21ST CENTURY REDEVELOPMENT PROGRAM
The NJEDA Board at its April 14, 2021 Board Meeting has approved the reopening of the 21st Century Redevelopment Program application window in accordance with the updated parameters approved in 2019. As such, the program will make grants of up to $50,000 available to help municipalities, counties, and redevelopment agencies develop plans to repurpose vacant properties into productive economic assets.
The NJEDA will use a competitive application process to award 21st Century Redevelopment Program grants. Applicants will have 45 days from the date the application launches to submit proposals. Once all applications are received, staff will evaluate and score them competitively, with the fifteen highest scoring applications recommended to the Board for grant. When the NJEDA determines these dates, information will be posted on this webpage.
The application deadline for the 21st Century Redevelopment Program has expired. The NJEDA is not accepting new applications for this program at this time.
The 21st Century Redevelopment Program presents an opportunity for communities to focus on creative ideas for repurposing dormant properties in ways that contribute to the economy rather than drain valuable resources.
A number of demographic and economic trends are re-shaping where people in New Jersey live and work, with the suburbs experiencing an outmigration of jobs and population similar to those that cities have experienced.
New Jersey now has a surplus of suburban retail and office parks.
Suburban offices and shopping malls boomed during the 1980s and 1990s, when the supply of cheap land and easy access to highways were a strong attraction. These buildings are now over a quarter-century old and are outmoded and less desirable, and many are sitting empty or are underutilized. Most importantly, the real estate market has shifted, with corporations seeking locations close to transit and that attract a younger talent pool. This urban centric trend is happening nationally, with GE moving from Fairfield, CT to Boston; McDonald’s moving from Oak Brook, IL to Chicago; and Weyerhaeuser moving to Pioneer Square in Seattle from a 430-acre campus outside the city.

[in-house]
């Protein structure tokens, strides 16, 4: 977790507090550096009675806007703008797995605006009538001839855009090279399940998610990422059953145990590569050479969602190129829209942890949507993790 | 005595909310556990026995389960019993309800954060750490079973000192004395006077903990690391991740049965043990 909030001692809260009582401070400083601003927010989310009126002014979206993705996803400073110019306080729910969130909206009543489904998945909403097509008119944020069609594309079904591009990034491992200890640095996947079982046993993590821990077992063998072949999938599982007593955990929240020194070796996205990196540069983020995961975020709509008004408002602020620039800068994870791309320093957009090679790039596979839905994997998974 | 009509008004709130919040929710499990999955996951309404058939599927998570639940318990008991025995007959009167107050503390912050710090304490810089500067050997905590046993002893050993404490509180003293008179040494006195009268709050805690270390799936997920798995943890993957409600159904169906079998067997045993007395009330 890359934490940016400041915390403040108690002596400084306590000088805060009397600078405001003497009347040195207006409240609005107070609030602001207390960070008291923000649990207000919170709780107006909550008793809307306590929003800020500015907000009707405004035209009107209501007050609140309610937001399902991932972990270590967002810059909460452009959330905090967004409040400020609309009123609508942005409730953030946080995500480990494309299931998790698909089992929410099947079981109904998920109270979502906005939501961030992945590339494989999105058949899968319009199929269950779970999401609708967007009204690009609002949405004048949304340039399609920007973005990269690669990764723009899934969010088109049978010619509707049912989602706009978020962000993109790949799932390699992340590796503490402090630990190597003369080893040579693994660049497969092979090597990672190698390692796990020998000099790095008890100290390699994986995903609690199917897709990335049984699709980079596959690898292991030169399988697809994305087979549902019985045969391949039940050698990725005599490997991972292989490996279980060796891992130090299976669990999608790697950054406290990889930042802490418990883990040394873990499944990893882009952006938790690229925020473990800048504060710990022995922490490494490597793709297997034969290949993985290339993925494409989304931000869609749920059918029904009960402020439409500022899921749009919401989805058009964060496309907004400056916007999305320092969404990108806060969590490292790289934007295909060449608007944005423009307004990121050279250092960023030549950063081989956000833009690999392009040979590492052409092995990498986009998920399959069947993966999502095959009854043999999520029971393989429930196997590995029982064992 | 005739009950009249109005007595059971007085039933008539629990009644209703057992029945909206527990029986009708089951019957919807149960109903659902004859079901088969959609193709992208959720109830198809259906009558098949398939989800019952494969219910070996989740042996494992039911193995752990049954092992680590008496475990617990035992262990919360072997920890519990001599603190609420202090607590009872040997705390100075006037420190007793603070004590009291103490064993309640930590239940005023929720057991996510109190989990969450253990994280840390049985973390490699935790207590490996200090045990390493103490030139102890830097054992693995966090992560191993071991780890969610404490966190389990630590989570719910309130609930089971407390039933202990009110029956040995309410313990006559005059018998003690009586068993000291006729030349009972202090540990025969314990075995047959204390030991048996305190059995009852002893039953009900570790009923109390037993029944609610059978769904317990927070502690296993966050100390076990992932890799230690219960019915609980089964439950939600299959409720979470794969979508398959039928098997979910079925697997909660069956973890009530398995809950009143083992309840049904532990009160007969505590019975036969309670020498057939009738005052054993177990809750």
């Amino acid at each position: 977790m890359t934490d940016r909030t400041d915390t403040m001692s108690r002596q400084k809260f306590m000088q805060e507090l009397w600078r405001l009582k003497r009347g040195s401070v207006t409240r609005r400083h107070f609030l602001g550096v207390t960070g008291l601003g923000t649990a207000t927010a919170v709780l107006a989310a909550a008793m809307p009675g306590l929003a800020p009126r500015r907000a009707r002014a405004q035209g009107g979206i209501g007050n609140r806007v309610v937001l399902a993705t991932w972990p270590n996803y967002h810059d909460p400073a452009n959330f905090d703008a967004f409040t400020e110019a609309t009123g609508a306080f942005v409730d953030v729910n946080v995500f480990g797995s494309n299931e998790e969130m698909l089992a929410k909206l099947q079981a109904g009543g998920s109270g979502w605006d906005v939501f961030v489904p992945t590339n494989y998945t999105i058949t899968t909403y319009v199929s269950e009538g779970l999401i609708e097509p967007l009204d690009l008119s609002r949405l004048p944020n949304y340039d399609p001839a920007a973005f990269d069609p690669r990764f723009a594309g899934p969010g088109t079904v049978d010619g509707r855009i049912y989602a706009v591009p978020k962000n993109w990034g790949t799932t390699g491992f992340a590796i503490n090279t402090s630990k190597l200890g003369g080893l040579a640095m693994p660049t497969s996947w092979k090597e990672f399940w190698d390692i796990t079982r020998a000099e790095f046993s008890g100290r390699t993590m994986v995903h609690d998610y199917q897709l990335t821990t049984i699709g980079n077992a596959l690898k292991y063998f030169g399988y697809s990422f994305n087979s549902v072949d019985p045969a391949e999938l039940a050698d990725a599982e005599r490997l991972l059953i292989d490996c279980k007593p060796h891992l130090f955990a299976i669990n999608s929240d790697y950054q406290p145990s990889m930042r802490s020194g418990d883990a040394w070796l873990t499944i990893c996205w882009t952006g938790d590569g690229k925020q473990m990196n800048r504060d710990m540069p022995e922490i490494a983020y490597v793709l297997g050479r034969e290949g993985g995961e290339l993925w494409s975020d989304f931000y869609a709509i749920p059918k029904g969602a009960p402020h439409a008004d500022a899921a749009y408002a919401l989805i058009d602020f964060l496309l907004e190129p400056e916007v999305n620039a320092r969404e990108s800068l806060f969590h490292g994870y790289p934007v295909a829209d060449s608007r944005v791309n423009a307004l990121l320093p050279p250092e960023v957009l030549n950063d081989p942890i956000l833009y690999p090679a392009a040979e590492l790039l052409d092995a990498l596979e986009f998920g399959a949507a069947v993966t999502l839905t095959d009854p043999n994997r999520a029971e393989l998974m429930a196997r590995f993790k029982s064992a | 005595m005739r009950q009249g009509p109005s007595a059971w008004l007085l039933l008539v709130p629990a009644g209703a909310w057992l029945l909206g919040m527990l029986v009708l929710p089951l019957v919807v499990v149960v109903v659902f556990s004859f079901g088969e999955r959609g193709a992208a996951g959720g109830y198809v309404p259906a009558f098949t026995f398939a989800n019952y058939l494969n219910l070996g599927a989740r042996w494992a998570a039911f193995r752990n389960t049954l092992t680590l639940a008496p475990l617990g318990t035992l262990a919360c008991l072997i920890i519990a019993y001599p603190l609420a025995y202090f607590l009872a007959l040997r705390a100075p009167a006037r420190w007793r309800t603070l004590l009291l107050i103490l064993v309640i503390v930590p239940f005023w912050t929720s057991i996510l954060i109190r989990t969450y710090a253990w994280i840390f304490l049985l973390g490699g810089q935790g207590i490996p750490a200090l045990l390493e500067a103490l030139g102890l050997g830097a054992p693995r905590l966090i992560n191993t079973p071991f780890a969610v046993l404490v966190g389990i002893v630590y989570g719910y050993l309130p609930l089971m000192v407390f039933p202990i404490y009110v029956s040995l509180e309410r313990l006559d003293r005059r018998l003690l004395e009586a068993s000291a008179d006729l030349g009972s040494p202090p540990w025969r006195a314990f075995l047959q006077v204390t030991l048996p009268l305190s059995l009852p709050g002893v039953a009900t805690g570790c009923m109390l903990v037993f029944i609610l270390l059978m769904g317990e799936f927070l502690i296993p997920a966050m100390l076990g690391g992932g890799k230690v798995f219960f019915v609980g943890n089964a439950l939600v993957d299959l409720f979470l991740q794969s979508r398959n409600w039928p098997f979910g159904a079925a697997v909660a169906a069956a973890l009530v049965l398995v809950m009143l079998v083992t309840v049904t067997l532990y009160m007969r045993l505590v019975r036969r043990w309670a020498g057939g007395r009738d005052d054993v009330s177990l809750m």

Many suburban municipalities that are car-based, have multiple or no town centers and are facing stagnation or even a population exodus.
Many of New Jersey’s suburban municipalities with no town centers (or multiple small “centers,”) that are car-dependent and largely made up of single-family detached homes, are at risk. These municipalities must strategically plan their land use to attract or keep young residents and employers.
Empty corporate campuses, underutilized malls and shopping centers, and vacant office buildings left behind by the 1980-1990s building boom have become a drain on many New Jersey communities. As a result, these communities are dealing with the loss of tax revenues, the costs of maintaining infrastructure and roads around these properties, and a lack of resources to solve the issues.
Local government entities face hurdles planning the retrofitting, redevelopment, and repurposing of large stranded assets.
The growing need for newer, suburban municipalities to address stranded assets adds to the needs that have existed and, in some cases, continues to exist in older cities and suburbs. To allow New Jersey to better attract economic activity and jobs, the Authority intends to offer grant funding to redevelopment agencies, municipalities, or counties to produce plans for repurposing or removing stranded assets in their communities.
By making this grant funding available to local government entities across the State, the Authority seeks to obtain economic development plans from local communities and regions with solutions and strategies for their stranded assets which may be replicable for other municipalities and regions in New Jersey.
What is the 21st Century Redevelopment Program?